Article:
• Don't Let Them Pressure You. If the offer sounds interesting, get all the facts, hang up and talk it over with friends. Fraudulent telemarketers try to make sales as quickly as possible. They'll use every possible technique to get you to agree immediately. They often say that the offer is only good for that day, that the price is going up soon or that there's only a limited supply. Don't fall for it. If the deal is legitimate, there's no need to rush.
  • Ask Them to Send You More Information. This will give you more time to review the offer. When the information arrives, read it carefully. If you never receive anything, you can be pretty sure that the telemarketer was trying to cheat you.
  • Protect Your Phone Number. Don't print it on your checks, or give it to merchants or anyone else you don't know well.
  • Guard Your Credit Card Number and Expiration Date. A dishonest telemarketer can use your number not just to charge you for whatever is being offered, but to make unauthorized charges on your card and to make counterfeit cards.
  • Don't Give Anyone Your Social Security Number. A Social Security number can enable a crook to open credit accounts or otherwise establish credit in your name. They can then use the accounts to run up huge bills.
  • Protect Your Checking Account. Treat it like your credit cards--don't give your account number to anyone you don't know and trust.
  • Be Cautious about Giving to Charities. Many legitimate charities raise money by phoning potential donors, but con artists also like to take advantage of people's generosity. They'll use a name that sounds like a well-known charitable organization and trick you into making a donation that ends up in their pockets.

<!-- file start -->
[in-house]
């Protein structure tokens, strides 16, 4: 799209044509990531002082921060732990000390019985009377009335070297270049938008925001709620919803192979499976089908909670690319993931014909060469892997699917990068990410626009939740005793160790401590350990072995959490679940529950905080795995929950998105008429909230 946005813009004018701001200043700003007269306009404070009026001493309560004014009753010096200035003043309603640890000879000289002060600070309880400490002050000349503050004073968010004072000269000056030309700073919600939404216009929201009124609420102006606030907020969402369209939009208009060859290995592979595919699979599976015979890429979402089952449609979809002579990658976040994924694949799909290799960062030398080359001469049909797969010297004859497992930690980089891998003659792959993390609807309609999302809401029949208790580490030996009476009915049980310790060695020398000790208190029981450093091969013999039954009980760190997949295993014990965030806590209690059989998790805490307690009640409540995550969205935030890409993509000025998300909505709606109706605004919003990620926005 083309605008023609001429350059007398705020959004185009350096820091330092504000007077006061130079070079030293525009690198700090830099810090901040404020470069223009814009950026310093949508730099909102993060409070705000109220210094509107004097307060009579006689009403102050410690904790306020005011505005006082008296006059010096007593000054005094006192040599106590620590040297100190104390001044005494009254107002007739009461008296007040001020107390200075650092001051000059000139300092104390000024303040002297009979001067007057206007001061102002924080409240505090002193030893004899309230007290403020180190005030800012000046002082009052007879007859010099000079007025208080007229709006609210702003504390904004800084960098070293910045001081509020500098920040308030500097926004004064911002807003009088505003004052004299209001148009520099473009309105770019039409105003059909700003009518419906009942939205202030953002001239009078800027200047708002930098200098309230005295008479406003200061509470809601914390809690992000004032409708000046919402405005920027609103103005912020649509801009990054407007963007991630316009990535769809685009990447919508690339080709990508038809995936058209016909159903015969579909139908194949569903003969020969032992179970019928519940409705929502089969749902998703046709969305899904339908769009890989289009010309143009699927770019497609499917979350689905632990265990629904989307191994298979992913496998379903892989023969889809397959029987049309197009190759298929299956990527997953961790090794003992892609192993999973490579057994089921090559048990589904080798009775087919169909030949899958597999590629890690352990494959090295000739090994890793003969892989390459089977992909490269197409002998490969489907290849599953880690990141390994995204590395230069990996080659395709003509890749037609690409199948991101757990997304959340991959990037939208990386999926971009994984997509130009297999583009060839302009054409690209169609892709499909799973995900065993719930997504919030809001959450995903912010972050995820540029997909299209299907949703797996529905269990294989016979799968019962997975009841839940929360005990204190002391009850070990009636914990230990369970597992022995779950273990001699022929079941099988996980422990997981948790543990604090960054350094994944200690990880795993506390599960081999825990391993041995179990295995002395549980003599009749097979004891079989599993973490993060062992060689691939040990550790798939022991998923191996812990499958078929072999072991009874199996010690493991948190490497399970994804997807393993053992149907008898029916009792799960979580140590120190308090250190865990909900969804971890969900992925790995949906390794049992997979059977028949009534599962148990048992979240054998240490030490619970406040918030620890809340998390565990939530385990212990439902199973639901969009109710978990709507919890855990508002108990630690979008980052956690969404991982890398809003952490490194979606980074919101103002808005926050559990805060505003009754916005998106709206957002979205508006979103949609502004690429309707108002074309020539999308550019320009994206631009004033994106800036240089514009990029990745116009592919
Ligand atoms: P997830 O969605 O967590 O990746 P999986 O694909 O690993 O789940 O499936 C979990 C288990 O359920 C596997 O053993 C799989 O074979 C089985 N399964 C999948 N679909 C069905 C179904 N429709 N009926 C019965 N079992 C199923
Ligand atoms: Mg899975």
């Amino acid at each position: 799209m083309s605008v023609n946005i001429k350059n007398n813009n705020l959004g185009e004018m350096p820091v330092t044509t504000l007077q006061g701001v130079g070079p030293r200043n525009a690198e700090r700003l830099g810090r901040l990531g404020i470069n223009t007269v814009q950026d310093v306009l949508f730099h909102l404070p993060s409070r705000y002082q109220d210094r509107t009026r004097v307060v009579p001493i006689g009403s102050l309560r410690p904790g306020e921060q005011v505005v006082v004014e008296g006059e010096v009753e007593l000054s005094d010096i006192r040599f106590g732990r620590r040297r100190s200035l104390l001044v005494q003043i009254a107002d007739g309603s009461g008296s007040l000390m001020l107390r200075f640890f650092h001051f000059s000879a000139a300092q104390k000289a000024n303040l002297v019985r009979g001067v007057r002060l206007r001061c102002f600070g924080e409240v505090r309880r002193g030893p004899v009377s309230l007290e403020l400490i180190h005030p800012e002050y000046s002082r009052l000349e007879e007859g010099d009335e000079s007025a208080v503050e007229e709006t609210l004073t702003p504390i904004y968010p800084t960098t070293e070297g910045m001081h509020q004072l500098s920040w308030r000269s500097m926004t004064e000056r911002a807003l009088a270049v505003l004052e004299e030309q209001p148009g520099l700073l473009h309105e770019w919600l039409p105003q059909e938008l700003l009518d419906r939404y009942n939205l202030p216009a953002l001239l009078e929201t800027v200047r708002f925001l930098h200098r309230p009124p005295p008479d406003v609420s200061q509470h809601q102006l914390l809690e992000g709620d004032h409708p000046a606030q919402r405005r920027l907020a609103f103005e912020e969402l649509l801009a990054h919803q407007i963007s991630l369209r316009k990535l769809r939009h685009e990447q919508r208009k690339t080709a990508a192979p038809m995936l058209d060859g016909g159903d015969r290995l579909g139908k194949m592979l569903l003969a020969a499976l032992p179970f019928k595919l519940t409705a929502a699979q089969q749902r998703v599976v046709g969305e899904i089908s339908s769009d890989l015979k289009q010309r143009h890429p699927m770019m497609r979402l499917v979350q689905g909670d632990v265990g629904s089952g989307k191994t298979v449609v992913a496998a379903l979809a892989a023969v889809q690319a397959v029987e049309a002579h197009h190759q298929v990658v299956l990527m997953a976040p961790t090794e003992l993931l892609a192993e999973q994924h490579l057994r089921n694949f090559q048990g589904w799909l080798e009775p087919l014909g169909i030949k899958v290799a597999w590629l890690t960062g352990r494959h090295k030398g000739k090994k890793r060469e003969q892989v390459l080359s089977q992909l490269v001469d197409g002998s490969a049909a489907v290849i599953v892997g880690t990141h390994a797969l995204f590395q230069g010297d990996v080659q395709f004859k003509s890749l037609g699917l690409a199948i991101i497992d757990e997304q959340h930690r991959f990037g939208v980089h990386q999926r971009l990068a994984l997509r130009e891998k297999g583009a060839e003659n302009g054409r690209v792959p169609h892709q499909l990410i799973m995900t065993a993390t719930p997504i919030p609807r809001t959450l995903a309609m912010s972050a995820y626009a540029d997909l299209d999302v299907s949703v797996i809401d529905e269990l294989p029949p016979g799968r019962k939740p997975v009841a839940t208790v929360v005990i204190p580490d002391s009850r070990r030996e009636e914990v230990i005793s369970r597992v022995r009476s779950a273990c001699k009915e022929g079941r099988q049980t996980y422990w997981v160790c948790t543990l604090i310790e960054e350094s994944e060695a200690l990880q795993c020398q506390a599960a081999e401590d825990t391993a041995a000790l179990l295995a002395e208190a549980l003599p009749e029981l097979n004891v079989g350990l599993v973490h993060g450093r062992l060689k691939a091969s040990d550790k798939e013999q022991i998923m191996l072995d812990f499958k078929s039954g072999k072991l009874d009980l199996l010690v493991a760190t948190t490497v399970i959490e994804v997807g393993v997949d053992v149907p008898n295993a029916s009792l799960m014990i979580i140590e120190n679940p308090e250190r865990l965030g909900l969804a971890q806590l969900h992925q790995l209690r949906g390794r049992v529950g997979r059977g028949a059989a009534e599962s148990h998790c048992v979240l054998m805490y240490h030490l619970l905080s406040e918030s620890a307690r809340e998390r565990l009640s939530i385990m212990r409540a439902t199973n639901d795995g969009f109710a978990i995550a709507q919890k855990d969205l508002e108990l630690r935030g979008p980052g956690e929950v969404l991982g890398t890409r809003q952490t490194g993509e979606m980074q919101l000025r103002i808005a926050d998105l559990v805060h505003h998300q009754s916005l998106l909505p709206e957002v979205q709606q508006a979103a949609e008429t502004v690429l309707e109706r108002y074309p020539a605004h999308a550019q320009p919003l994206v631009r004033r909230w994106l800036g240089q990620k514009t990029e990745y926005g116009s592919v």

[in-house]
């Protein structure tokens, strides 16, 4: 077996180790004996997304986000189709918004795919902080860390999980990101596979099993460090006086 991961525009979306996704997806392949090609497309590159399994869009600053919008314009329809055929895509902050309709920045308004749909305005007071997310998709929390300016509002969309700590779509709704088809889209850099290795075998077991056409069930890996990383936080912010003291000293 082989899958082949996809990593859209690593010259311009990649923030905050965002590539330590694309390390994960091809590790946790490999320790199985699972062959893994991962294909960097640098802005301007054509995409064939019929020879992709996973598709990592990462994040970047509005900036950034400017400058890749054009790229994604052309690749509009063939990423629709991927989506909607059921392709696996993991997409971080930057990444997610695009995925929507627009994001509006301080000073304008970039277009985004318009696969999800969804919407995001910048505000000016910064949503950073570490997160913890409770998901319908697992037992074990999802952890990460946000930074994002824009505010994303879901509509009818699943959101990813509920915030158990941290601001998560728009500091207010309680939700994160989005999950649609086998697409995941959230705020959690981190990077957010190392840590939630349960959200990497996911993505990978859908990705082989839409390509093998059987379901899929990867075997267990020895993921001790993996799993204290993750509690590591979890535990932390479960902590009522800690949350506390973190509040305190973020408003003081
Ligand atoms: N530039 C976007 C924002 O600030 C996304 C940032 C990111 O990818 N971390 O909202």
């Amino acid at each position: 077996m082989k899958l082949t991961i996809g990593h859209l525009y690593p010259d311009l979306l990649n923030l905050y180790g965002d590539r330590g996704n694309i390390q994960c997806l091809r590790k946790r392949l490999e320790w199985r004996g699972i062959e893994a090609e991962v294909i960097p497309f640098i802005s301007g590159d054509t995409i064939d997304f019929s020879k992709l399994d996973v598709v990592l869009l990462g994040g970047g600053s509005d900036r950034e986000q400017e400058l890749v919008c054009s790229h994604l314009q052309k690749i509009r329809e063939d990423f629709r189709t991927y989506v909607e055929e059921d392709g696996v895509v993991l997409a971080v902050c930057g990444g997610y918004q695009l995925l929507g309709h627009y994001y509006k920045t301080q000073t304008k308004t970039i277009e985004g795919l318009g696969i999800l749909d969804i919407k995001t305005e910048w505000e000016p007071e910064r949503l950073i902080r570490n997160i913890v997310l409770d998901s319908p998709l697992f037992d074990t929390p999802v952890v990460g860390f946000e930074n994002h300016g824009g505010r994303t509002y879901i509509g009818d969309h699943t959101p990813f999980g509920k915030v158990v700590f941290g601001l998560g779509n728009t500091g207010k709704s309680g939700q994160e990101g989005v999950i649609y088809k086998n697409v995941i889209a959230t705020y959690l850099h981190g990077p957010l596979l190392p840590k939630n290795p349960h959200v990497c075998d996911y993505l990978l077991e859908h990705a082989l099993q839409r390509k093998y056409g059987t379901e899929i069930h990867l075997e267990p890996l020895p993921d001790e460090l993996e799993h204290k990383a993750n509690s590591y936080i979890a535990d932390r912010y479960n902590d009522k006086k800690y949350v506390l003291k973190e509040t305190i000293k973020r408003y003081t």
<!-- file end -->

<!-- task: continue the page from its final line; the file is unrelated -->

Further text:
10 warning signs of fraud

Be alert for these statements when a telemarketer calls you. They are important warnings telling you to be suspicious:

  1. You've "won a prize," or "a prize has been reserved for you."
  2. You've been "selected to receive" a special offer.
  3. You must "act immediately" or lose your chance for a special offer.
  4. You must spend money to "reserve your free gift" or "pay for shipping for your gift."
  5. You're promised "fantastic financial returns" or "risk-free investing."
  6. You're told that a "legal loophole allows people in the know" to profit from a "one-time-only situation."
  7. You're asked for your credit card number and expiration date "to make sure you are a credit card holder."
  8. You're asked for your Social Security number or personal financial information, such as your bank account number.
  9. You're asked to donate to an agency that sounds like a well-known charity, such as the "American Cancer Center" (instead of the American Cancer Society).
  10. You're asked to give to an organization you don't know, but that sounds like it's linked to a public agency, like the "Police Support Center."

Remember--if it sounds too good to be true, it probably is.

Where can you call if you think you've been cheated?

  • The National Fraud Information Center: 1-800-876-7060
  • The Federal Trade Commission: 1-202-326-2000
  • The Postal Service, for mail fraud: Check your local phone book for the postal inspector.
  • The attorney general's office for your state, or the district attorney or consumer affairs agency in your region: Check your local phone book.

Published / Reviewed Date

Published: April 01, 1994

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Funded by Visa USA, Inc. Electronic publication funded by Sprint

Filed Under

Fraud/Scams   ♦   Telecom   ♦  


© 1994 –2024 Consumer Action. Rights Reserved.